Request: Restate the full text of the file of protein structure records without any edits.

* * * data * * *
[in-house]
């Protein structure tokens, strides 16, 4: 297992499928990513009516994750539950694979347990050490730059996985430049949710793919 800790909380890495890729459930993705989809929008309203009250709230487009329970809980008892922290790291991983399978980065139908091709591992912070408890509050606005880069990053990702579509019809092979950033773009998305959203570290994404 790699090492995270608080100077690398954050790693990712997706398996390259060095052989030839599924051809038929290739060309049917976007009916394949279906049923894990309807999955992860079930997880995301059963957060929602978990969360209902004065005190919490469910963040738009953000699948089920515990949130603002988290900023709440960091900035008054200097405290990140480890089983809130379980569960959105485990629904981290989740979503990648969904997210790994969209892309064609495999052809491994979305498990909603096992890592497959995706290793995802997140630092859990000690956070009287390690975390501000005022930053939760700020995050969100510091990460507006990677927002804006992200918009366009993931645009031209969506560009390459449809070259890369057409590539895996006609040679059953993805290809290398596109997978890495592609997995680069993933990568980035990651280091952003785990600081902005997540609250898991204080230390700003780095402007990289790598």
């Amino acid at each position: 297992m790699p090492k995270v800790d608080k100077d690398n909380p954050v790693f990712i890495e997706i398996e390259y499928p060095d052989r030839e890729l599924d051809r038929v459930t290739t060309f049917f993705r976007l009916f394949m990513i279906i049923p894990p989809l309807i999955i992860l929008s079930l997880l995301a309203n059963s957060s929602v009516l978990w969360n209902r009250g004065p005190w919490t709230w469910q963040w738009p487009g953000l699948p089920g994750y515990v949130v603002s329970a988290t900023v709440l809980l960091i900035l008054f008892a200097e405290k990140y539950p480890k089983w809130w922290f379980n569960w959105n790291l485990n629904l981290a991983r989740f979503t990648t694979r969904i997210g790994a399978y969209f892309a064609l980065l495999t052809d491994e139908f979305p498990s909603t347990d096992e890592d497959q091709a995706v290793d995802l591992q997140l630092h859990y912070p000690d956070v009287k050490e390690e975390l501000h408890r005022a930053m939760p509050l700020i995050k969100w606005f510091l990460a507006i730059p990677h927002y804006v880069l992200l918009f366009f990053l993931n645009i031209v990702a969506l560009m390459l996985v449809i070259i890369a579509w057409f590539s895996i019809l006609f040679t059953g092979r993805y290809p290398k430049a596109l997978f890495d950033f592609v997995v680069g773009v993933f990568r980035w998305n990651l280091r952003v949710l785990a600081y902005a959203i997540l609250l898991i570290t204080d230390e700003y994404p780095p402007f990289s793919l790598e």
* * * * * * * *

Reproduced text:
[in-house]
């Protein structure tokens, strides 16, 4: 297992499928990513009516994750539950694979347990050490730059996985430049949710793919 800790909380890495890729459930993705989809929008309203009250709230487009329970809980008892922290790291991983399978980065139908091709591992912070408890509050606005880069990053990702579509019809092979950033773009998305959203570290994404 790699090492995270608080100077690398954050790693990712997706398996390259060095052989030839599924051809038929290739060309049917976007009916394949279906049923894990309807999955992860079930997880995301059963957060929602978990969360209902004065005190919490469910963040738009953000699948089920515990949130603002988290900023709440960091900035008054200097405290990140480890089983809130379980569960959105485990629904981290989740979503990648969904997210790994969209892309064609495999052809491994979305498990909603096992890592497959995706290793995802997140630092859990000690956070009287390690975390501000005022930053939760700020995050969100510091990460507006990677927002804006992200918009366009993931645009031209969506560009390459449809070259890369057409590539895996006609040679059953993805290809290398596109997978890495592609997995680069993933990568980035990651280091952003785990600081902005997540609250898991204080230390700003780095402007990289790598």
């Amino acid at each position: 297992m790699p090492k995270v800790d608080k100077d690398n909380p954050v790693f990712i890495e997706i398996e390259y499928p060095d052989r030839e890729l599924d051809r038929v459930t290739t060309f049917f993705r976007l009916f394949m990513i279906i049923p894990p989809l309807i999955i992860l929008s079930l997880l995301a309203n059963s957060s929602v009516l978990w969360n209902r009250g004065p005190w919490t709230w469910q963040w738009p487009g953000l699948p089920g994750y515990v949130v603002s329970a988290t900023v709440l809980l960091i900035l008054f008892a200097e405290k990140y539950p480890k089983w809130w922290f379980n569960w959105n790291l485990n629904l981290a991983r989740f979503t990648t694979r969904i997210g790994a399978y969209f892309a064609l980065l495999t052809d491994e139908f979305p498990s909603t347990d096992e890592d497959q091709a995706v290793d995802l591992q997140l630092h859990y912070p000690d956070v009287k050490e390690e975390l501000h408890r005022a930053m939760p509050l700020i995050k969100w606005f510091l990460a507006i730059p990677h927002y804006v880069l992200l918009f366009f990053l993931n645009i031209v990702a969506l560009m390459l996985v449809i070259i890369a579509w057409f590539s895996i019809l006609f040679t059953g092979r993805y290809p290398k430049a596109l997978f890495d950033f592609v997995v680069g773009v993933f990568r980035w998305n990651l280091r952003v949710l785990a600081y902005a959203i997540l609250l898991i570290t204080d230390e700003y994404p780095p402007f990289s793919l790598e």